When the U.S. attorney for the Eastern District of Pennsylvania announced on Wednesday that the Justice Department was filing a lawsuit aimed at stopping Philadelphia’s plan to open a safe injection site, I took a moment to think of my handsome, sensitive, guitar-playing, track and field champion brother Jonathan. He died of an overdose in 1998.

I also cheered for U.S. Attorney William M. McSwain, who refused to let the political correctness of our times stop him from doing the right thing. I am glad to see someone with power speaking the truth, a rare occurrence in these days of controversial yearbook photos (see: Virginia Gov. Ralph Northam) and euphemisms about late-term abortion (see: New York Gov. Andrew Cuomo).

The truth that McSwain announced at Wednesday’s news conference was that these safe injection sites — which are in my opinion nothing more than glorified shooting galleries — violate the crack-house statute, a federal law from 1986 that makes it a crime to operate any place where drugs are used or sold.

Supporters of safe injection sites argue that the crack-house statute was designed to wipe out drug dens, not facilities aimed at improving public health. But according to that statute, it is illegal to ""knowingly open or maintain … [or] manage or control any place … for the purpose of unlawfully … using a controlled substance."

A safe injection site, no matter the intentions behind it, would clearly violate that law.

(I’d be remiss if I didn’t mention here that the federal response to the crack epidemic unfairly targeted people of color. As I argue in support of the law in this instance, I have to wonder where the supporters of safe injection sites were when black youths were dying in the 1990s? It can’t be a coincidence that we are only struggling to find a compassionate solution to this problem now that the victims are white.)

As an attorney, I’m proud of McSwain. Lawyers are supposed to defend the laws of this country. It is his job to tell the city and the mayor and the social justice advocates that the Supremacy Clause of the Constitution (signed, by the way, in this same historic city) means Philadelphia cannot write its own exception to federal drug laws.

On a personal level, McSwain’s comments resonated with me because he refused to buy in to the idea that safe injection sites are saving lives. I thought of my brother, and it made me angry to think that there are people in this city who are willing to let their own Jonathans continue to use drugs so that they don’t die in the short term while condemning them to years of addiction and empty promises.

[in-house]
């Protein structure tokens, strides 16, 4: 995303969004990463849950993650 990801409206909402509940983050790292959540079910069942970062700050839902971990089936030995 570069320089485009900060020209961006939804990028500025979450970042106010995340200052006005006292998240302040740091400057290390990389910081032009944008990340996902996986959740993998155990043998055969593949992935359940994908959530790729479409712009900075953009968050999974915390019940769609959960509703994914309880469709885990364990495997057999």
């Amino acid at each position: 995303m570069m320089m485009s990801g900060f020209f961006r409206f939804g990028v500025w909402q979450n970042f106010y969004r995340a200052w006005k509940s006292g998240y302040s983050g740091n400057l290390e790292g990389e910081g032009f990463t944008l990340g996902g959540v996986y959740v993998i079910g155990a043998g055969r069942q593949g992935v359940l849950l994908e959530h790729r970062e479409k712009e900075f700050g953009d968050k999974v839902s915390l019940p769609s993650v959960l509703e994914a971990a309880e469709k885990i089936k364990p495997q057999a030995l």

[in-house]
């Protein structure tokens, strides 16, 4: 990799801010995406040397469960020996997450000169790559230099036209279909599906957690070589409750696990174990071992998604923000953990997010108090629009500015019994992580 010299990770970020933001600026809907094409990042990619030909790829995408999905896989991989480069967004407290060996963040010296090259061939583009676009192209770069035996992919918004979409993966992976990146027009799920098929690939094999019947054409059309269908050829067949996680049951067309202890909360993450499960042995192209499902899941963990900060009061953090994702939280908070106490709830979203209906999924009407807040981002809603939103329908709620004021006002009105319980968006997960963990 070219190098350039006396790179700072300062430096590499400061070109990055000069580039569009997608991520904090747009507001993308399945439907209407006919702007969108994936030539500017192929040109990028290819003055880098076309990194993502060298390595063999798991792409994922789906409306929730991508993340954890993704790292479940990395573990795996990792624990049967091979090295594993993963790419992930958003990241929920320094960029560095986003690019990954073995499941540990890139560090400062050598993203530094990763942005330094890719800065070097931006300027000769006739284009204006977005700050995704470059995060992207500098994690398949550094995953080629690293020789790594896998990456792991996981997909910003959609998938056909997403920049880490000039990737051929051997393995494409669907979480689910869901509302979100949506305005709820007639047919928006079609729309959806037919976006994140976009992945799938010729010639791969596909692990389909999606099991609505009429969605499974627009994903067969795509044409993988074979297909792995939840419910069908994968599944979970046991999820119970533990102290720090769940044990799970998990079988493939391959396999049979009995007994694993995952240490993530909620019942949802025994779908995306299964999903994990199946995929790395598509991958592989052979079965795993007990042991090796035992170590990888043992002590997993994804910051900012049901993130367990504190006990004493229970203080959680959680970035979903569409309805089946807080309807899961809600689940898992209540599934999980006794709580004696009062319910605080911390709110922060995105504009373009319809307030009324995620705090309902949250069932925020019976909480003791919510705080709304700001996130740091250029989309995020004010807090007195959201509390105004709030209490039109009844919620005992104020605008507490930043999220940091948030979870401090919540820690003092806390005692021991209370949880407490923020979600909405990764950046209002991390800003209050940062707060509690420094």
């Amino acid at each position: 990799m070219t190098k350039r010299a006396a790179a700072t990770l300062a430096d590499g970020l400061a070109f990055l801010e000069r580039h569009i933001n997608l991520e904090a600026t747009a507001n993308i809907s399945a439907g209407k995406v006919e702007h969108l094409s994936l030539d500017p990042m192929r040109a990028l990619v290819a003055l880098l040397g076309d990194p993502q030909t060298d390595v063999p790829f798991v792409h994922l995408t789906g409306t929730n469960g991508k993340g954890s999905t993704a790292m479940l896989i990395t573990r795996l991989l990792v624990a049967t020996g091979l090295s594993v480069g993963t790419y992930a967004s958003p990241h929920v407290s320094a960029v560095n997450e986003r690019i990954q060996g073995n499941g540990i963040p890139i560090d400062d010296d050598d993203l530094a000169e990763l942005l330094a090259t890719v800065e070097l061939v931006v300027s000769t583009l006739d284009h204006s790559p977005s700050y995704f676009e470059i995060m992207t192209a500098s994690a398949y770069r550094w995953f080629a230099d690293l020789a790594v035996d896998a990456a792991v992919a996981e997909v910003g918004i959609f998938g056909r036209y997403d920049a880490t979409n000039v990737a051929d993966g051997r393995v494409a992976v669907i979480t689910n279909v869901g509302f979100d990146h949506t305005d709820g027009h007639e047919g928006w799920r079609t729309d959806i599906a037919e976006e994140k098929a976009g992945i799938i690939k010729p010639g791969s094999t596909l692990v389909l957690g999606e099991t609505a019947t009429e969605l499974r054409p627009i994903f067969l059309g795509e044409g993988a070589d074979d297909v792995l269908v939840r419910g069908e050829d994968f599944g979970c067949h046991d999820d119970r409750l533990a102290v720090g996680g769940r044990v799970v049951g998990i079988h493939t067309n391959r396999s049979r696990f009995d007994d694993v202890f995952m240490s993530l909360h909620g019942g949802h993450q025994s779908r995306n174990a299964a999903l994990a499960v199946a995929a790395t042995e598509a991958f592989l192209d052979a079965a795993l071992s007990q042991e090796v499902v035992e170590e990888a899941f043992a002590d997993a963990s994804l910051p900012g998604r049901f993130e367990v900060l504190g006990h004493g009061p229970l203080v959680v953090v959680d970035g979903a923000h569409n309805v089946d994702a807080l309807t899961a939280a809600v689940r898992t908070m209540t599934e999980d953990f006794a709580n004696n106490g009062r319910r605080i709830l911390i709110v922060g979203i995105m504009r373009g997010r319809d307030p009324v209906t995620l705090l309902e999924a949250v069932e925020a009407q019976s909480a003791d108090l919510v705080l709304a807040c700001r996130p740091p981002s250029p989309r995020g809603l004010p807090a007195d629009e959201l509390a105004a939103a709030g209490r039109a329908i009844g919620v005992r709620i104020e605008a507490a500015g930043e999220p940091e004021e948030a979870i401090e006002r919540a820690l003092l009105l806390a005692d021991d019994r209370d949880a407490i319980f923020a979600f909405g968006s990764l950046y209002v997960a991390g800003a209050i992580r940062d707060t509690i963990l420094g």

The advocates of safe injection sites think it’s enough to keep addicted people alive by aiding and abetting their addiction with modern facilities, friendly faces and doses of overdosing reversal drug naloxone. It’s not enough. Instead of allowing people to continue to use drugs, we should be addressing the core reasons that many people become addicted to drugs, which include mental illness, more potent drugs on the street, a laissez-faire attitude to the legalization of pot, and the criminal and sinful malfeasance of Big Pharma.

The argument that at least we are keeping people who are addicted to drugs like heroin alive in the hope that they will one day see the light and agree to go into rehab is made of more straw than the Scarecrow from Oz. Living in addiction is not life. I know because I’ve watched it ruin the lives of people I love, a slow moving train to hell. The train won’t be stopped if you add fuel to its engine.

Outside of McSwain’s news conference, protesters were chanting, “Dead people can’t recover.”

I wish I had been there to tell them that neither do people who are given no reason to even try.